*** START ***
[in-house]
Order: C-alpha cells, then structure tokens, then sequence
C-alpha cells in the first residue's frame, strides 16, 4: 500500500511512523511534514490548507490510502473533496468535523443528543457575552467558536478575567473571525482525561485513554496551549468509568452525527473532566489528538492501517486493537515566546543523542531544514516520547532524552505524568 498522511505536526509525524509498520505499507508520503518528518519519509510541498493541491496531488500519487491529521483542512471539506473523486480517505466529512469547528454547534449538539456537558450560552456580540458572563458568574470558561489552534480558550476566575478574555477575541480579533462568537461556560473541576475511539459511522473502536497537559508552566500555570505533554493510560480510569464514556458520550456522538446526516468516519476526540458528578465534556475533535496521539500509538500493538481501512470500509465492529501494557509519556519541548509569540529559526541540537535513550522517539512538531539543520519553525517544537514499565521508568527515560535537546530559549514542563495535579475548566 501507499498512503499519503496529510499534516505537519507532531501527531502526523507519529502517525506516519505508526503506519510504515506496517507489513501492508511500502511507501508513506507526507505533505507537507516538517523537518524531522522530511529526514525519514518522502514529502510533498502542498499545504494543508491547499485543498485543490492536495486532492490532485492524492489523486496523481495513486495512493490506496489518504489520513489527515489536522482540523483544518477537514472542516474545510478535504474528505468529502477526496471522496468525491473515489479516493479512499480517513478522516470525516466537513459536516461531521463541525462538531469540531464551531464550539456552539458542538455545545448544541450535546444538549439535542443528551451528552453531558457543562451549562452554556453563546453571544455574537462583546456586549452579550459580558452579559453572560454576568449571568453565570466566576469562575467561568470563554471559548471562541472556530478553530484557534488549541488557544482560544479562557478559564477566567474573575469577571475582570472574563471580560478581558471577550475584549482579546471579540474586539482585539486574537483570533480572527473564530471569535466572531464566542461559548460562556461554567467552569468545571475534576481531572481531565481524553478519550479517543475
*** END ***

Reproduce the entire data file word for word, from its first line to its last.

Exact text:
[in-house]
Order: C-alpha cells, then structure tokens, then sequence
C-alpha cells in the first residue's frame, strides 16, 4: 500500500511512523511534514490548507490510502473533496468535523443528543457575552467558536478575567473571525482525561485513554496551549468509568452525527473532566489528538492501517486493537515566546543523542531544514516520547532524552505524568 498522511505536526509525524509498520505499507508520503518528518519519509510541498493541491496531488500519487491529521483542512471539506473523486480517505466529512469547528454547534449538539456537558450560552456580540458572563458568574470558561489552534480558550476566575478574555477575541480579533462568537461556560473541576475511539459511522473502536497537559508552566500555570505533554493510560480510569464514556458520550456522538446526516468516519476526540458528578465534556475533535496521539500509538500493538481501512470500509465492529501494557509519556519541548509569540529559526541540537535513550522517539512538531539543520519553525517544537514499565521508568527515560535537546530559549514542563495535579475548566 501507499498512503499519503496529510499534516505537519507532531501527531502526523507519529502517525506516519505508526503506519510504515506496517507489513501492508511500502511507501508513506507526507505533505507537507516538517523537518524531522522530511529526514525519514518522502514529502510533498502542498499545504494543508491547499485543498485543490492536495486532492490532485492524492489523486496523481495513486495512493490506496489518504489520513489527515489536522482540523483544518477537514472542516474545510478535504474528505468529502477526496471522496468525491473515489479516493479512499480517513478522516470525516466537513459536516461531521463541525462538531469540531464551531464550539456552539458542538455545545448544541450535546444538549439535542443528551451528552453531558457543562451549562452554556453563546453571544455574537462583546456586549452579550459580558452579559453572560454576568449571568453565570466566576469562575467561568470563554471559548471562541472556530478553530484557534488549541488557544482560544479562557478559564477566567474573575469577571475582570472574563471580560478581558471577550475584549482579546471579540474586539482585539486574537483570533480572527473564530471569535466572531464566542461559548460562556461554567467552569468545571475534576481531572481531565481524553478519550479517543475